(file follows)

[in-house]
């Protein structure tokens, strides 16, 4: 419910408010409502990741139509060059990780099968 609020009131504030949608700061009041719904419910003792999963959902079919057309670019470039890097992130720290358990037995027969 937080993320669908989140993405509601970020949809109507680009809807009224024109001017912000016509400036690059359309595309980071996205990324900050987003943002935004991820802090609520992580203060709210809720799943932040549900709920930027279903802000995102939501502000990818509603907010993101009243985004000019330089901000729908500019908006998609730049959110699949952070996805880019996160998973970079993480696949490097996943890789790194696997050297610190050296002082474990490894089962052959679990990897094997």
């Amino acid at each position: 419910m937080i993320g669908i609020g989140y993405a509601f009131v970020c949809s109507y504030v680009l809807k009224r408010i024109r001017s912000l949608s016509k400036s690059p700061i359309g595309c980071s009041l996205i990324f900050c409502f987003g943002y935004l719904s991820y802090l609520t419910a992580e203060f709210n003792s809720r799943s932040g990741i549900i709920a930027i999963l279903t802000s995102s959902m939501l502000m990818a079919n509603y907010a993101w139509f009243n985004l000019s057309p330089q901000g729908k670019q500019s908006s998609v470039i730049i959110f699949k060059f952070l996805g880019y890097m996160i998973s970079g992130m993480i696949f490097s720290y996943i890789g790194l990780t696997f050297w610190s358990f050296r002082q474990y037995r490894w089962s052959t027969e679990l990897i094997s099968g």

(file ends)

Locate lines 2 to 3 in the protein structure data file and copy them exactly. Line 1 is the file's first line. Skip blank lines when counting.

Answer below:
């Protein structure tokens, strides 16, 4: 419910408010409502990741139509060059990780099968 609020009131504030949608700061009041719904419910003792999963959902079919057309670019470039890097992130720290358990037995027969 937080993320669908989140993405509601970020949809109507680009809807009224024109001017912000016509400036690059359309595309980071996205990324900050987003943002935004991820802090609520992580203060709210809720799943932040549900709920930027279903802000995102939501502000990818509603907010993101009243985004000019330089901000729908500019908006998609730049959110699949952070996805880019996160998973970079993480696949490097996943890789790194696997050297610190050296002082474990490894089962052959679990990897094997």
């Amino acid at each position: 419910m937080i993320g669908i609020g989140y993405a509601f009131v970020c949809s109507y504030v680009l809807k009224r408010i024109r001017s912000l949608s016509k400036s690059p700061i359309g595309c980071s009041l996205i990324f900050c409502f987003g943002y935004l719904s991820y802090l609520t419910a992580e203060f709210n003792s809720r799943s932040g990741i549900i709920a930027i999963l279903t802000s995102s959902m939501l502000m990818a079919n509603y907010a993101w139509f009243n985004l000019s057309p330089q901000g729908k670019q500019s908006s998609v470039i730049i959110f699949k060059f952070l996805g880019y890097m996160i998973s970079g992130m993480i696949f490097s720290y996943i890789g790194l990780t696997f050297w610190s358990f050296r002082q474990y037995r490894w089962s052959t027969e679990l990897i094997s099968g």